These and other objects of the invention are attained by an apparatus which, in one embodiment, is an electrically controllable locking device adapted for use in association with a T-handle lock assembly for securing a vending machine cabinet door to a vending machine cabinet. Such a lock assembly typically includes a handle formed integrally with a handle lock barrel having an outer surface and a lock bolt extending from an end thereof. The lock bolt has an interiorly threaded end for threadedly engaging an interior portion of the vending machine cabinet. The handle lock barrel is positioned within a lock guide formed integrally with a handle flange which includes a handle recess into which the handle may be positioned. The electrically controllable locking device of the present invention includes at least one groove formed in the outer surface of the handle lock barrel so that the lock barrel acts as a lock stud of the device. A motor assembly having a rotatable shaft extending therefrom is provided with a cam member, which may be formed from plastic, mounted on the motor assembly shaft. A latch member, which may be formed from metal or other high strength material for example, has a first portion which is biased toward the lock barrel and is positioned within the lock barrel groove when the handle is positioned within the handle recess of the handle flange. The latch member also has a second portion which is biased toward the cam member and is positioned to contact at least a portion of the cam surface during rotation of the cam member. A pivot point is provided between the first and second portions of the latch member. When a current is delivered to the motor assembly the cam member rotates and the cam surface engages the second portion of the latch member causing the latch member to pivot about the pivot point such that the first portion of the latch member is moved out of the lock barrel groove.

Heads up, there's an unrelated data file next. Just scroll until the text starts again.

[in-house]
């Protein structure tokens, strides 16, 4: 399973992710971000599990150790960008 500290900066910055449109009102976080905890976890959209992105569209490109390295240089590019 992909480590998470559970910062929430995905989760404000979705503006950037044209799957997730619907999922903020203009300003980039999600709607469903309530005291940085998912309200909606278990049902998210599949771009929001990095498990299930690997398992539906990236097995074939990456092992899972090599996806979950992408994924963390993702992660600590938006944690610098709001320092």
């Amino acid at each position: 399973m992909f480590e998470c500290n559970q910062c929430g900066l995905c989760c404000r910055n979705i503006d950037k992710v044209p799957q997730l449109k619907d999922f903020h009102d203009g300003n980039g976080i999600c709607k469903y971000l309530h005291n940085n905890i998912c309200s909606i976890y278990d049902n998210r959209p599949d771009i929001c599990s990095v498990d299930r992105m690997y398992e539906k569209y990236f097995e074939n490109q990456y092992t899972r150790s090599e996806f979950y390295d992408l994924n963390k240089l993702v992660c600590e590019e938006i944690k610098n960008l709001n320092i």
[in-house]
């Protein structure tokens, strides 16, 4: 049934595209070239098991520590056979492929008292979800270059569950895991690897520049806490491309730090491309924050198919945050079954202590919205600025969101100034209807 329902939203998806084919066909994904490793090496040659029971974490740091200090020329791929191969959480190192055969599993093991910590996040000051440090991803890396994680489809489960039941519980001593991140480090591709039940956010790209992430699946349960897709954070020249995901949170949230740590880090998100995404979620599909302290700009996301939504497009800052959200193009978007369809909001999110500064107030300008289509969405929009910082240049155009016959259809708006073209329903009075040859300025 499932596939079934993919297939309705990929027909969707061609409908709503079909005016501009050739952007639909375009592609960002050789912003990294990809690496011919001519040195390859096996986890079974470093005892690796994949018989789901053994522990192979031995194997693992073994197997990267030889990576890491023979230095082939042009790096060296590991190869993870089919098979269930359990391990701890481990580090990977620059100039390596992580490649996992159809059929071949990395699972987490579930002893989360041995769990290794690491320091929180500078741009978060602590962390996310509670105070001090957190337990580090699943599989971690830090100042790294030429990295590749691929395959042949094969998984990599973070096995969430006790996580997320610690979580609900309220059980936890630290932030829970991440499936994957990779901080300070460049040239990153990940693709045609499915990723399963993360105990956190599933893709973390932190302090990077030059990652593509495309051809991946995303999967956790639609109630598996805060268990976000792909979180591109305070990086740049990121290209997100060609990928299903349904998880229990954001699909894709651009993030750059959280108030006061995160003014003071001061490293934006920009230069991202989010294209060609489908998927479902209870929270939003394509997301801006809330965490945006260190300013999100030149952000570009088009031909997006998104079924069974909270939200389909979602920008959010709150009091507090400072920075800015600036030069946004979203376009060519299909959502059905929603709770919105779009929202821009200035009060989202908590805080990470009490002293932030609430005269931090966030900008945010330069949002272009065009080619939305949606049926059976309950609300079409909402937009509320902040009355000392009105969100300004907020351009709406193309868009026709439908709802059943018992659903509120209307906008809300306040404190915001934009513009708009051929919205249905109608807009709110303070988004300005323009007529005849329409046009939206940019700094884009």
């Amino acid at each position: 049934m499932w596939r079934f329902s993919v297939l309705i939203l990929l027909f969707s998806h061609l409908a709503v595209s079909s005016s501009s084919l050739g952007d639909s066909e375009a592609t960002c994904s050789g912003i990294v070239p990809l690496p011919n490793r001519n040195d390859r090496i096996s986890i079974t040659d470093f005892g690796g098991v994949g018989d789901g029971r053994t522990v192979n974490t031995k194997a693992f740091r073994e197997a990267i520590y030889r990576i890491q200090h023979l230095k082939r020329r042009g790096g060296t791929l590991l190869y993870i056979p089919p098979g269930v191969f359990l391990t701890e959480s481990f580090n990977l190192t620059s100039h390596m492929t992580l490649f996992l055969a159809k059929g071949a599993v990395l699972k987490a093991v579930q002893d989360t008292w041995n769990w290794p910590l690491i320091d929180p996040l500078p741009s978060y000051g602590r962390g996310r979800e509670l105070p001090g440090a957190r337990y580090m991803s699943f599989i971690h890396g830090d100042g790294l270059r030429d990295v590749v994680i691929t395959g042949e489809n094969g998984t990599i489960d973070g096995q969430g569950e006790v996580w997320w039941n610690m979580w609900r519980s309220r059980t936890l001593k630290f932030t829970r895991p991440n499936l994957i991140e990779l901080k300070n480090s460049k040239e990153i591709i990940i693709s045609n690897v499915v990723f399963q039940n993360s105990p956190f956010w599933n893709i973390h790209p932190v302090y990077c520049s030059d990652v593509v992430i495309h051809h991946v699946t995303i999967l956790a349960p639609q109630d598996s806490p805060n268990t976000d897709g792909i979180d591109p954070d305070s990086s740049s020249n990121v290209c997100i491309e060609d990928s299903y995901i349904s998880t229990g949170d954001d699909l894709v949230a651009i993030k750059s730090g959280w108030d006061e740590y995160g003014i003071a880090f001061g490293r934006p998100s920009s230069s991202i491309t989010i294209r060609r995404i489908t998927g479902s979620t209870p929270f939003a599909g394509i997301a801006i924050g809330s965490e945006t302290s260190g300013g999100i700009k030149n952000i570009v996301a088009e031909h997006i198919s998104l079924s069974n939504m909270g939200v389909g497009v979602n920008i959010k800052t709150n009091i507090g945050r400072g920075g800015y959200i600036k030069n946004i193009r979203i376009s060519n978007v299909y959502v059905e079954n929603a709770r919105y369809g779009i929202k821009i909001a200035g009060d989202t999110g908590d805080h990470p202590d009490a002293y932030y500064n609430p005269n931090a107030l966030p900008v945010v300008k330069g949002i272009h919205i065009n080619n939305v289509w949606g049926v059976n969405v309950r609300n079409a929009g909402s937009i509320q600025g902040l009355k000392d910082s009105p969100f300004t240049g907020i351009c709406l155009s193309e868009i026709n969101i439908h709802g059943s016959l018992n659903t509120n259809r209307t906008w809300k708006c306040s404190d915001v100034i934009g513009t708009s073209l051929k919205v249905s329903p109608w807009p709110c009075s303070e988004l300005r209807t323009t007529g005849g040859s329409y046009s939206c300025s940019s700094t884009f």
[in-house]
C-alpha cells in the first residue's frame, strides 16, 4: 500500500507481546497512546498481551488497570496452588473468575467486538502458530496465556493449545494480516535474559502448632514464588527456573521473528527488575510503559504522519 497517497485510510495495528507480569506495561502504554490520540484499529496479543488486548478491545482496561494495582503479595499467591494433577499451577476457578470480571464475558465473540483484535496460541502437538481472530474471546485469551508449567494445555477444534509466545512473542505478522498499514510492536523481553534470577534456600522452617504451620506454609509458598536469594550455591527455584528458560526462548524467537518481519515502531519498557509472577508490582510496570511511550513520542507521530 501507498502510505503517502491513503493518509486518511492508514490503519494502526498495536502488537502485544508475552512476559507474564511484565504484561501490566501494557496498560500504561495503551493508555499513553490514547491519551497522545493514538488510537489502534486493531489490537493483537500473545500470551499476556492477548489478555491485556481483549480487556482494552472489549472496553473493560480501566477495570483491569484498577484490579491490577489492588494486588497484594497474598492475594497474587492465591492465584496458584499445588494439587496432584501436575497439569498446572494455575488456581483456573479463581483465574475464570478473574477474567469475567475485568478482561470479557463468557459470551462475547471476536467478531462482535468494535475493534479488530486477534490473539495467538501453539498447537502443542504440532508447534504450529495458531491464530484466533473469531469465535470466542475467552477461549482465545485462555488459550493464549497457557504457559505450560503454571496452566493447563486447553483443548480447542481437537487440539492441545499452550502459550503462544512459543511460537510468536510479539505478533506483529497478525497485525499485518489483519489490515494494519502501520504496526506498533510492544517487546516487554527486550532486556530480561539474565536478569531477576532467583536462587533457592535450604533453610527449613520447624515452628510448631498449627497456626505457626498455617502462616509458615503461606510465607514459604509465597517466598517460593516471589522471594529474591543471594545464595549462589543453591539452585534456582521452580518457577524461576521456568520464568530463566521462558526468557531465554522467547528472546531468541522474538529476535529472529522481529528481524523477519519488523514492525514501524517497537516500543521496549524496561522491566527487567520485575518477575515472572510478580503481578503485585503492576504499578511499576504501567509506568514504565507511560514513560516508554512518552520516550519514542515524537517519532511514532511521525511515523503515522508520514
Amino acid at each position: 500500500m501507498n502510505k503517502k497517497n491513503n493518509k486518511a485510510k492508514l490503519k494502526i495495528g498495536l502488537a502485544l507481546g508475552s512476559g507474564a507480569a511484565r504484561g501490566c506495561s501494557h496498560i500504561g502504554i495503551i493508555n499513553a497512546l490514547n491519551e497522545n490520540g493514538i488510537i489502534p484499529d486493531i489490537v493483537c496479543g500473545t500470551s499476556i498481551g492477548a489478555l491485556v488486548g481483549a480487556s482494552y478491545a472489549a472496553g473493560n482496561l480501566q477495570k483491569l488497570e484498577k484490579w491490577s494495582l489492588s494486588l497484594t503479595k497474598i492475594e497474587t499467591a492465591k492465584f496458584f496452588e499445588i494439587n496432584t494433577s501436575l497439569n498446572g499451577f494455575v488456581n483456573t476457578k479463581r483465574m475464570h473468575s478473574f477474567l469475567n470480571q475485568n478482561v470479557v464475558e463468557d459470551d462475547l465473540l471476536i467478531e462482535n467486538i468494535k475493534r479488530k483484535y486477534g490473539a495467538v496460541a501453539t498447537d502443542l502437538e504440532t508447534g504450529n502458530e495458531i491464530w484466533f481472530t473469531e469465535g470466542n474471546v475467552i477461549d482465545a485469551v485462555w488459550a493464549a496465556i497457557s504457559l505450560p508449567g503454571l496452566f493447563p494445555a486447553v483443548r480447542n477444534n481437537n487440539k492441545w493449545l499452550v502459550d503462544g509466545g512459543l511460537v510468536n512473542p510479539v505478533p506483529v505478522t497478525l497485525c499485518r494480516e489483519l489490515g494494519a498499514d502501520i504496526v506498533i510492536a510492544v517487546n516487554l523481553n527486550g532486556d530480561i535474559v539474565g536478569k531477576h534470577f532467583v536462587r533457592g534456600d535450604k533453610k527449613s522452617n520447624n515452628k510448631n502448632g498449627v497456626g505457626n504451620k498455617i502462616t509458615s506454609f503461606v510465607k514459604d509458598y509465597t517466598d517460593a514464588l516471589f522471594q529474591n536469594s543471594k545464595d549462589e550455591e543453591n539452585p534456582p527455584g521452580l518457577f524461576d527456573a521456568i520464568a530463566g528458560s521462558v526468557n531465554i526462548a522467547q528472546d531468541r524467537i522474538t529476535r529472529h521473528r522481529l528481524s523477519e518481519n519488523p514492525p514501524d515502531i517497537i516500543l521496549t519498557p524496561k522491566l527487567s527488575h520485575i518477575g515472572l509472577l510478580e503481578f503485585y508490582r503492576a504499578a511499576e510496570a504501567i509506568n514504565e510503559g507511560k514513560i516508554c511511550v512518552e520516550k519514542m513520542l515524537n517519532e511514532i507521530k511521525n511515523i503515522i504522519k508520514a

In another embodiment, a T-handle lock is not utilized. Rather, when the cabinet or vending machine door is closed a portion of the latch member of the electrically controllable locking device is positionable within a groove of a lock stud which extends inwardly from the vending machine door. The lock stud does not form part of a T-handle lock assembly and therefore can take on a variety of shapes.
In both embodiments, the electrically controllable locking device may be operatively connected to a card reading device for control thereby, the card reading device operable to effect delivery of a current to the motor assembly in response to information encoded on a key card inserted into the card reading device. The card reading device may also be programmed to keep track of certain MIS data such as how often the electrically controlled lock is utilized. This feature would provide a vending machine proprietor with sufficient information to determine if someone was accessing the vending machine illegally, such as by use of a stolen or copied key card. The card reading device which controls the lock may also include a back-up, internal power source, such as a standard 9 volt battery, for providing current to operate the locking device in the event of some type of power failure or power interruption.
FIG. 1 is a fragmentary side elevation view, partially in cross section, of a lock handle assembly including one embodiment of the electrically controllable locking device of the present invention;
FIG. 2 is a side view of the cam member of the electrically controllable locking device of FIG. 1;
FIG. 3 is a side view of FIG. 2;
FIG. 4 is a side view of FIG. 2;
FIG. 5 is an enlarged view of the electrically controllable locking device of FIG. 1 shown in a locked position;
FIG. 6 is a side view illustrating the relative position of the cam member and latch member in FIG. 5;
FIG. 7 is an enlarged view of the electrically controllable locking device of FIG. 1 shown in an unlocked position;